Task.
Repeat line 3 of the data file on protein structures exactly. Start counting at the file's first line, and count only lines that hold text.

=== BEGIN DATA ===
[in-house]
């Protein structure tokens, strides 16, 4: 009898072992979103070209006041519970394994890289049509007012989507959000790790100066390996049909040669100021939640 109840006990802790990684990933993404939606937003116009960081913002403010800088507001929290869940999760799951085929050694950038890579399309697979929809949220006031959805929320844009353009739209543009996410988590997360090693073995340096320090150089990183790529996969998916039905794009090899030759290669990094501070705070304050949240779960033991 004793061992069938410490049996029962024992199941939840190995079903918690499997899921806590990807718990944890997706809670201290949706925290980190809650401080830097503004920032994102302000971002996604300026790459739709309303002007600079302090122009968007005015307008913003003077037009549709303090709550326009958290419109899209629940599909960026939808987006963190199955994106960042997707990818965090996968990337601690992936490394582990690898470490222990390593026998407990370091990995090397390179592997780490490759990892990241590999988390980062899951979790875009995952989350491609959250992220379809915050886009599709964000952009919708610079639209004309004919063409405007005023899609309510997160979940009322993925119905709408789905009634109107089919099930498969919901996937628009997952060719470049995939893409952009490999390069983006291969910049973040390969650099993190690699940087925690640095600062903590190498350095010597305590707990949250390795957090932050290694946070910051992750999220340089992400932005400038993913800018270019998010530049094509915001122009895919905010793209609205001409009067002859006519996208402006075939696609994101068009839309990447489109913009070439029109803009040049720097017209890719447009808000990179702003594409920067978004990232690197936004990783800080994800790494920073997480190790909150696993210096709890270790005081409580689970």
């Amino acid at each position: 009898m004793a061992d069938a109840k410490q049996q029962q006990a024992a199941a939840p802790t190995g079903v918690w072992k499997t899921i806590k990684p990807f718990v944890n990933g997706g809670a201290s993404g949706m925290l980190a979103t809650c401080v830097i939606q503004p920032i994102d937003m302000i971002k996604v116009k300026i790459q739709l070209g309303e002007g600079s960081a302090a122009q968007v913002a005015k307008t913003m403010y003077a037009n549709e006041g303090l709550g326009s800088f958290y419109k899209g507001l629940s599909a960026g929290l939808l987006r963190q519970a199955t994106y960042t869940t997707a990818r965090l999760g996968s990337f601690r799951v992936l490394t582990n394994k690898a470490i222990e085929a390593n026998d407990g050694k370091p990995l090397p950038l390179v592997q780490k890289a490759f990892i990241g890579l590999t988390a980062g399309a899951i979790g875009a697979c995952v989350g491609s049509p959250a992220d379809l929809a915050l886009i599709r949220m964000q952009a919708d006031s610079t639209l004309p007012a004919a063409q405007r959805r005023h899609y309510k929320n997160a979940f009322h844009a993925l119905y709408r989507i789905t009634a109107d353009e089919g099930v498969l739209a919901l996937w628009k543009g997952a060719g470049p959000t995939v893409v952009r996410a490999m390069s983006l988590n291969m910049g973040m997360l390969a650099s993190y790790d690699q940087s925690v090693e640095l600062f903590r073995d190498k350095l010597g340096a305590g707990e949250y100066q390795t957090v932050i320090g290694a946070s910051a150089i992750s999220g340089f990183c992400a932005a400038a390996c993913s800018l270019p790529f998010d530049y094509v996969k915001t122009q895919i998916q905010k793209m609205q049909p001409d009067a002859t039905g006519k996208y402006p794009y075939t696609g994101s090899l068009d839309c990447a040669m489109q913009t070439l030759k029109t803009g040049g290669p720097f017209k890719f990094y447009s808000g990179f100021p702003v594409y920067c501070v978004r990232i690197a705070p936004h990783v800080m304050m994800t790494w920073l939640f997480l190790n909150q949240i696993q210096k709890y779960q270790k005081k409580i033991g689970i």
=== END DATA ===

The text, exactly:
């Amino acid at each position: 009898m004793a061992d069938a109840k410490q049996q029962q006990a024992a199941a939840p802790t190995g079903v918690w072992k499997t899921i806590k990684p990807f718990v944890n990933g997706g809670a201290s993404g949706m925290l980190a979103t809650c401080v830097i939606q503004p920032i994102d937003m302000i971002k996604v116009k300026i790459q739709l070209g309303e002007g600079s960081a302090a122009q968007v913002a005015k307008t913003m403010y003077a037009n549709e006041g303090l709550g326009s800088f958290y419109k899209g507001l629940s599909a960026g929290l939808l987006r963190q519970a199955t994106y960042t869940t997707a990818r965090l999760g996968s990337f601690r799951v992936l490394t582990n394994k690898a470490i222990e085929a390593n026998d407990g050694k370091p990995l090397p950038l390179v592997q780490k890289a490759f990892i990241g890579l590999t988390a980062g399309a899951i979790g875009a697979c995952v989350g491609s049509p959250a992220d379809l929809a915050l886009i599709r949220m964000q952009a919708d006031s610079t639209l004309p007012a004919a063409q405007r959805r005023h899609y309510k929320n997160a979940f009322h844009a993925l119905y709408r989507i789905t009634a109107d353009e089919g099930v498969l739209a919901l996937w628009k543009g997952a060719g470049p959000t995939v893409v952009r996410a490999m390069s983006l988590n291969m910049g973040m997360l390969a650099s993190y790790d690699q940087s925690v090693e640095l600062f903590r073995d190498k350095l010597g340096a305590g707990e949250y100066q390795t957090v932050i320090g290694a946070s910051a150089i992750s999220g340089f990183c992400a932005a400038a390996c993913s800018l270019p790529f998010d530049y094509v996969k915001t122009q895919i998916q905010k793209m609205q049909p001409d009067a002859t039905g006519k996208y402006p794009y075939t696609g994101s090899l068009d839309c990447a040669m489109q913009t070439l030759k029109t803009g040049g290669p720097f017209k890719f990094y447009s808000g990179f100021p702003v594409y920067c501070v978004r990232i690197a705070p936004h990783v800080m304050m994800t790494w920073l939640f997480l190790n909150q949240i696993q210096k709890y779960q270790k005081k409580i033991g689970i």